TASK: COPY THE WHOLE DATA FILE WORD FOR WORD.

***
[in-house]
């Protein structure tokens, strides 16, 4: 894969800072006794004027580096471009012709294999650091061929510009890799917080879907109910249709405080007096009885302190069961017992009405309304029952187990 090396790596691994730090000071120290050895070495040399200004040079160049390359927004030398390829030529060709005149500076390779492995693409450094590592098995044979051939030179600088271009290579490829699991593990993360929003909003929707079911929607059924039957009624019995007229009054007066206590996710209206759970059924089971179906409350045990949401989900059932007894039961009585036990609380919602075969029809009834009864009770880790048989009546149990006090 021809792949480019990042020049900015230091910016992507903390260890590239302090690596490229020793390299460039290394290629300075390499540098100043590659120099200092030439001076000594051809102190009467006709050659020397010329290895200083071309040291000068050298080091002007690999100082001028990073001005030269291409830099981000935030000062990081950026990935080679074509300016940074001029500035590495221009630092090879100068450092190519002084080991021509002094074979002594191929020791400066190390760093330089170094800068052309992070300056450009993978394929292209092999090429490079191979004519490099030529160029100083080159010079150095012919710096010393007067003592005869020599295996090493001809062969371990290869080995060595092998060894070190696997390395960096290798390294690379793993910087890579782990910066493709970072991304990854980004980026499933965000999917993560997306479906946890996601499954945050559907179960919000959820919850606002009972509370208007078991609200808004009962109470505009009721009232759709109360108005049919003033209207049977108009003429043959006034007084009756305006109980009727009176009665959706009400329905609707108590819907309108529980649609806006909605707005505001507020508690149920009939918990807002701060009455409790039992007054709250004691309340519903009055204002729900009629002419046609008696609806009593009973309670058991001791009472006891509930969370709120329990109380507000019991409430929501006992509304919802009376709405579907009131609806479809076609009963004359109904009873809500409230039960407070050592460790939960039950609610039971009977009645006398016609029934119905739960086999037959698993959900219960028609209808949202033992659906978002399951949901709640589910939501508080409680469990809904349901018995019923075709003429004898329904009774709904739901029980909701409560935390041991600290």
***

[in-house]
């Protein structure tokens, strides 16, 4: 894969800072006794004027580096471009012709294999650091061929510009890799917080879907109910249709405080007096009885302190069961017992009405309304029952187990 090396790596691994730090000071120290050895070495040399200004040079160049390359927004030398390829030529060709005149500076390779492995693409450094590592098995044979051939030179600088271009290579490829699991593990993360929003909003929707079911929607059924039957009624019995007229009054007066206590996710209206759970059924089971179906409350045990949401989900059932007894039961009585036990609380919602075969029809009834009864009770880790048989009546149990006090 021809792949480019990042020049900015230091910016992507903390260890590239302090690596490229020793390299460039290394290629300075390499540098100043590659120099200092030439001076000594051809102190009467006709050659020397010329290895200083071309040291000068050298080091002007690999100082001028990073001005030269291409830099981000935030000062990081950026990935080679074509300016940074001029500035590495221009630092090879100068450092190519002084080991021509002094074979002594191929020791400066190390760093330089170094800068052309992070300056450009993978394929292209092999090429490079191979004519490099030529160029100083080159010079150095012919710096010393007067003592005869020599295996090493001809062969371990290869080995060595092998060894070190696997390395960096290798390294690379793993910087890579782990910066493709970072991304990854980004980026499933965000999917993560997306479906946890996601499954945050559907179960919000959820919850606002009972509370208007078991609200808004009962109470505009009721009232759709109360108005049919003033209207049977108009003429043959006034007084009756305006109980009727009176009665959706009400329905609707108590819907309108529980649609806006909605707005505001507020508690149920009939918990807002701060009455409790039992007054709250004691309340519903009055204002729900009629002419046609008696609806009593009973309670058991001791009472006891509930969370709120329990109380507000019991409430929501006992509304919802009376709405579907009131609806479809076609009963004359109904009873809500409230039960407070050592460790939960039950609610039971009977009645006398016609029934119905739960086999037959698993959900219960028609209808949202033992659906978002399951949901709640589910939501508080409680469990809904349901018995019923075709003429004898329904009774709904739901029980909701409560935390041991600290």